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Ausonius’ cities: perception of the urban space in fourth-century Gaul

Villais, Gabrielle (2010)
M.Phil. thesis, University of Birmingham.

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Abstract

This thesis aimed at studying fourth-century Gallic cities throught he lens of one of its most gifted poet, Ausonius. Born in 310, Ausonius was an Aquitanian nobleman who rose in the service of emperors Valentinian I and Gratian. First of all, it was demonstrated that the poet’s ideal city was heavily influenced by his traditional education and Ausonius enjoyed setting his literary characters in the décor of a classical city. However, his works also emphasised the rising image of the walled city, both as a topographic reality of his time, but also as a metonymic representation of the city. Finally, the poetry and letters of Ausonius also developed the image of a world structured by cities. Alongside Ausonius’ texts, the writings of Paulinus of Nola, his former pupil and future bishop of Nola, and of his friend Sulpicius Severus, the author of the famous Life of Saint Martin, will be used in order to emphasise the change that Christianity brought to the contemporary perception of cities.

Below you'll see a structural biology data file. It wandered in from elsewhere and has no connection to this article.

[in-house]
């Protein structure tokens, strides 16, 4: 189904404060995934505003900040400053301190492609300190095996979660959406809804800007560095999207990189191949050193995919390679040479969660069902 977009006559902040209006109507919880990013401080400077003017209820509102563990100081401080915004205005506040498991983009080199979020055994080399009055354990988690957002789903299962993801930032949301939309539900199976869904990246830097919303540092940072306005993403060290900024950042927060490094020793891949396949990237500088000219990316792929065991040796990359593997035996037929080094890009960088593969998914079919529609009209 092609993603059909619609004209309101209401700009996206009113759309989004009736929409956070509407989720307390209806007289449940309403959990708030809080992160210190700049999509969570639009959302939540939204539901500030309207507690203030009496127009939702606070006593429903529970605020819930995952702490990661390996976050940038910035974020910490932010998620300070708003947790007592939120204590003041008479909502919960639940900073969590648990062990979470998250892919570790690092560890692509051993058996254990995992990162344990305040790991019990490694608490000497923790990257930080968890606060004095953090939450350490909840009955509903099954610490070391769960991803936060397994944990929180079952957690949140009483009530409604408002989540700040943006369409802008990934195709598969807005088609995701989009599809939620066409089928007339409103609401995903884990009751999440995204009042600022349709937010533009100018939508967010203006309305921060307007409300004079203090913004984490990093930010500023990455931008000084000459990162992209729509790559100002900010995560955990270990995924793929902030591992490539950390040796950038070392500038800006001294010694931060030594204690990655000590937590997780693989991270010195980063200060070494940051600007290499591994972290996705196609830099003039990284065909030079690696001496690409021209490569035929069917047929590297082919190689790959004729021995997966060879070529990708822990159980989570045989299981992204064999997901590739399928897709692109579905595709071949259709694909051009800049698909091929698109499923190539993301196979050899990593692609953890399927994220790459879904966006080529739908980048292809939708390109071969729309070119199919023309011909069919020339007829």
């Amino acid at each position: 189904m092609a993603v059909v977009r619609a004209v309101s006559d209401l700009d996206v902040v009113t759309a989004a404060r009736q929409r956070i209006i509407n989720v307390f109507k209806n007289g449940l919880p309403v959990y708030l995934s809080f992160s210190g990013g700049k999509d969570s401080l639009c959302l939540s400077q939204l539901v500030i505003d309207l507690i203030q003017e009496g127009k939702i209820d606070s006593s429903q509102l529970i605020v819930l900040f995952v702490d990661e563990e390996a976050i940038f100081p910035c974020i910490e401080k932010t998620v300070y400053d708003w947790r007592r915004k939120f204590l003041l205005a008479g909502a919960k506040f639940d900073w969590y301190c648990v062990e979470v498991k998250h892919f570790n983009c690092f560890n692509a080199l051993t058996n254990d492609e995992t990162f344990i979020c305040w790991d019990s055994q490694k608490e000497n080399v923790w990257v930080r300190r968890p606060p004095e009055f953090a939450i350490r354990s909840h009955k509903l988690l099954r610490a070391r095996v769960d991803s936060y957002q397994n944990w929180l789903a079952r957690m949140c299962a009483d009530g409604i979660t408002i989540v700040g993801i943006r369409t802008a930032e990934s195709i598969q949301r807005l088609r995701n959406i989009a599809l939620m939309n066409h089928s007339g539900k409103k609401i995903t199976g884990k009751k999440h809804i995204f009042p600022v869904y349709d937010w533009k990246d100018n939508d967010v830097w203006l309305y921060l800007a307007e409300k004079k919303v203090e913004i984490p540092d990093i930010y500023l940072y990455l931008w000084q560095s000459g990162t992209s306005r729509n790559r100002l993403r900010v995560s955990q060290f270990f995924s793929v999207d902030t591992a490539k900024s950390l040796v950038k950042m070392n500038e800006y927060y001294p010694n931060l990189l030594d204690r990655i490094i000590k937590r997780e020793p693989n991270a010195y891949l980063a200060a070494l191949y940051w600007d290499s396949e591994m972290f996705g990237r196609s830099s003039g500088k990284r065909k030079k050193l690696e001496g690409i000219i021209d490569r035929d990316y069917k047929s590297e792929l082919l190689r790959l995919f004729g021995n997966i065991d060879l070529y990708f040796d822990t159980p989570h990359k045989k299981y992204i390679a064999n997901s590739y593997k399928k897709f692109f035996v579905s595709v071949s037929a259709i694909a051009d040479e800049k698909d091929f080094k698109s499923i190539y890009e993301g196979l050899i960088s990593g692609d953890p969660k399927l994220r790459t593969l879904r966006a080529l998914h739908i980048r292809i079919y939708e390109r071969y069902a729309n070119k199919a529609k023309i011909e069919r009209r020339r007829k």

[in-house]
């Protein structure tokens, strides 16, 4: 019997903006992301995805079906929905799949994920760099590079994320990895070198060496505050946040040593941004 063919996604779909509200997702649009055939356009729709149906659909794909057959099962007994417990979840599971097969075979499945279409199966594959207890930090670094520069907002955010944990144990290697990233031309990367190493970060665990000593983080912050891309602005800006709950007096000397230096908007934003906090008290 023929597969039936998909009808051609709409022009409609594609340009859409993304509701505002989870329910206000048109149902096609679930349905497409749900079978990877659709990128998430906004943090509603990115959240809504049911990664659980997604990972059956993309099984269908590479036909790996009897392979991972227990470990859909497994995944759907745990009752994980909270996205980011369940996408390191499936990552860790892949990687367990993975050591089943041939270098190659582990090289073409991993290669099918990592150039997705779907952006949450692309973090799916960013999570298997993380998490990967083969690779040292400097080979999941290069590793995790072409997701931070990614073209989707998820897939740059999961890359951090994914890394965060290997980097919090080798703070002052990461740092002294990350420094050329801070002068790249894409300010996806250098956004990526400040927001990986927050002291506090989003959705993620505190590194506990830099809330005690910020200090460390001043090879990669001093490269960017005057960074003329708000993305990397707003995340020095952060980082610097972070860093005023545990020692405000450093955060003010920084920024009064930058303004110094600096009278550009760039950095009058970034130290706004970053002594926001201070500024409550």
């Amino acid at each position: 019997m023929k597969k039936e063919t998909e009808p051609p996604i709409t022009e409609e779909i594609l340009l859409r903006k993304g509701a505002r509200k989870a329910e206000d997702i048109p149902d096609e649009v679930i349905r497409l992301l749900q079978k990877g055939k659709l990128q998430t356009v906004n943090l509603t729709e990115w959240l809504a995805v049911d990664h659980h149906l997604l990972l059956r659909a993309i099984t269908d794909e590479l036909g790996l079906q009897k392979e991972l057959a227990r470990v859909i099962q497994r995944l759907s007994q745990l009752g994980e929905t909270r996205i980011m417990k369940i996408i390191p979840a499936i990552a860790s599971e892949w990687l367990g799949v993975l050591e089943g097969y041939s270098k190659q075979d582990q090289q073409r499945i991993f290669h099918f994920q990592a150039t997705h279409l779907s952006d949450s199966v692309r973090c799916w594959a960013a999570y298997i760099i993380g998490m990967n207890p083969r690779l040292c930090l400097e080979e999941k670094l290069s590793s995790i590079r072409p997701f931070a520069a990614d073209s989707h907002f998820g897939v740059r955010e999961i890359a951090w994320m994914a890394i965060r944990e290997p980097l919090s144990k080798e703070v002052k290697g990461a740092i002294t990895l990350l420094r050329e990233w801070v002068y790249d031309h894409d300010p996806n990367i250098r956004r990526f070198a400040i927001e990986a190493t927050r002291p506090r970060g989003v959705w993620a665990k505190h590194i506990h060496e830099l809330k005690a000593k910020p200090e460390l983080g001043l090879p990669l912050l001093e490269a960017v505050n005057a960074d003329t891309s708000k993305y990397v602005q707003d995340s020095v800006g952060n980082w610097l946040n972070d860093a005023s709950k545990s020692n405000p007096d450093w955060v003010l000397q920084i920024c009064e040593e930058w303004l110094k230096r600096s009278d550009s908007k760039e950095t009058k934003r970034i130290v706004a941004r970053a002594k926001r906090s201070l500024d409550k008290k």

Type of Work:M.Phil. thesis.
School/Faculty:Colleges (2008 onwards) > College of Arts & Law
Department:Institute of Archaeology and Ancient History
Subjects:D051 Ancient History
Institution:University of Birmingham
ID Code:827
This unpublished thesis/dissertation is copyright of the author and/or third parties. The intellectual property rights of the author or third parties in respect of this work are as defined by The Copyright Designs and Patents Act 1988 or as modified by any successor legislation. Any use made of information contained in this thesis/dissertation must be in accordance with that legislation and must be properly acknowledged. Further distribution or reproduction in any format is prohibited without the permission of the copyright holder.
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